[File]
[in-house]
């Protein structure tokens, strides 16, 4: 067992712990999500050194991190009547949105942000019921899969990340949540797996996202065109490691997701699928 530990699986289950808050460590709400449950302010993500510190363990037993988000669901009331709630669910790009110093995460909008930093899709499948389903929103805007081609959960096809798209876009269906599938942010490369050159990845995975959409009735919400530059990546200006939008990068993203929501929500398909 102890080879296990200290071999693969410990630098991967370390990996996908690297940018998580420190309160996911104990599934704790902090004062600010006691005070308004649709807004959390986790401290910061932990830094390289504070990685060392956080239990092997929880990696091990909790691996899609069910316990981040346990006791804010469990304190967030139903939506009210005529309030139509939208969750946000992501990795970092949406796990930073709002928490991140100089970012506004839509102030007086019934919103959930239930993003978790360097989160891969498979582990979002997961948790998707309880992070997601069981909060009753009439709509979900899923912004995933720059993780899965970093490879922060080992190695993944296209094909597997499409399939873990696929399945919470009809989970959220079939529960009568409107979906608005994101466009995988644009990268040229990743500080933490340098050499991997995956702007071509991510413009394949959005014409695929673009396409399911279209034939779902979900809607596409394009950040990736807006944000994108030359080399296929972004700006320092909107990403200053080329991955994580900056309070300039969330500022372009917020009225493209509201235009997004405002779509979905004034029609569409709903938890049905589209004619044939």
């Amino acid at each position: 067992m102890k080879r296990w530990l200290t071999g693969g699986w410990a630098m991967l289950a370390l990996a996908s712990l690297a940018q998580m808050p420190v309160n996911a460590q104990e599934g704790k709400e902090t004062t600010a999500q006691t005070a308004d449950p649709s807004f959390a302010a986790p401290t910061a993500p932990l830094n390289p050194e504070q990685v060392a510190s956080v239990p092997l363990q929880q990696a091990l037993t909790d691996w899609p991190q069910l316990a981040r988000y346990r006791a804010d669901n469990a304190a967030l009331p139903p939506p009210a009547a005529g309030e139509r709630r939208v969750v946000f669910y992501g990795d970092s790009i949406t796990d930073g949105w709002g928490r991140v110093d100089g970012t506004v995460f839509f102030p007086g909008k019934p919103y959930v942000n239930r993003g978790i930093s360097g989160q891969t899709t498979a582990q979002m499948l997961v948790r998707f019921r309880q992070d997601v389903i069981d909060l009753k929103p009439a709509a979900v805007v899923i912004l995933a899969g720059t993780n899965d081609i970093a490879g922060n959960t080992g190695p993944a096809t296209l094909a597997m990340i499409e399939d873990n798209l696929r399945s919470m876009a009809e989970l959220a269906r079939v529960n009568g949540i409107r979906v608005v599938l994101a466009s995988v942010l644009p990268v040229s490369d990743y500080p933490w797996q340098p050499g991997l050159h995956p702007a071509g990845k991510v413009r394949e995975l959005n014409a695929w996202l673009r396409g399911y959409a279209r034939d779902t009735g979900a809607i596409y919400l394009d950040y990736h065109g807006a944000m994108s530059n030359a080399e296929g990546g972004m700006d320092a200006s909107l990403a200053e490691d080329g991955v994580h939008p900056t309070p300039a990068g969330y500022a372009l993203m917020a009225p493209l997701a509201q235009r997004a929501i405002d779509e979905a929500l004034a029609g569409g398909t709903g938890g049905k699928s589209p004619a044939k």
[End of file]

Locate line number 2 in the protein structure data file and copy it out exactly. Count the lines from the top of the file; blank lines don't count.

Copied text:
């Protein structure tokens, strides 16, 4: 067992712990999500050194991190009547949105942000019921899969990340949540797996996202065109490691997701699928 530990699986289950808050460590709400449950302010993500510190363990037993988000669901009331709630669910790009110093995460909008930093899709499948389903929103805007081609959960096809798209876009269906599938942010490369050159990845995975959409009735919400530059990546200006939008990068993203929501929500398909 102890080879296990200290071999693969410990630098991967370390990996996908690297940018998580420190309160996911104990599934704790902090004062600010006691005070308004649709807004959390986790401290910061932990830094390289504070990685060392956080239990092997929880990696091990909790691996899609069910316990981040346990006791804010469990304190967030139903939506009210005529309030139509939208969750946000992501990795970092949406796990930073709002928490991140100089970012506004839509102030007086019934919103959930239930993003978790360097989160891969498979582990979002997961948790998707309880992070997601069981909060009753009439709509979900899923912004995933720059993780899965970093490879922060080992190695993944296209094909597997499409399939873990696929399945919470009809989970959220079939529960009568409107979906608005994101466009995988644009990268040229990743500080933490340098050499991997995956702007071509991510413009394949959005014409695929673009396409399911279209034939779902979900809607596409394009950040990736807006944000994108030359080399296929972004700006320092909107990403200053080329991955994580900056309070300039969330500022372009917020009225493209509201235009997004405002779509979905004034029609569409709903938890049905589209004619044939």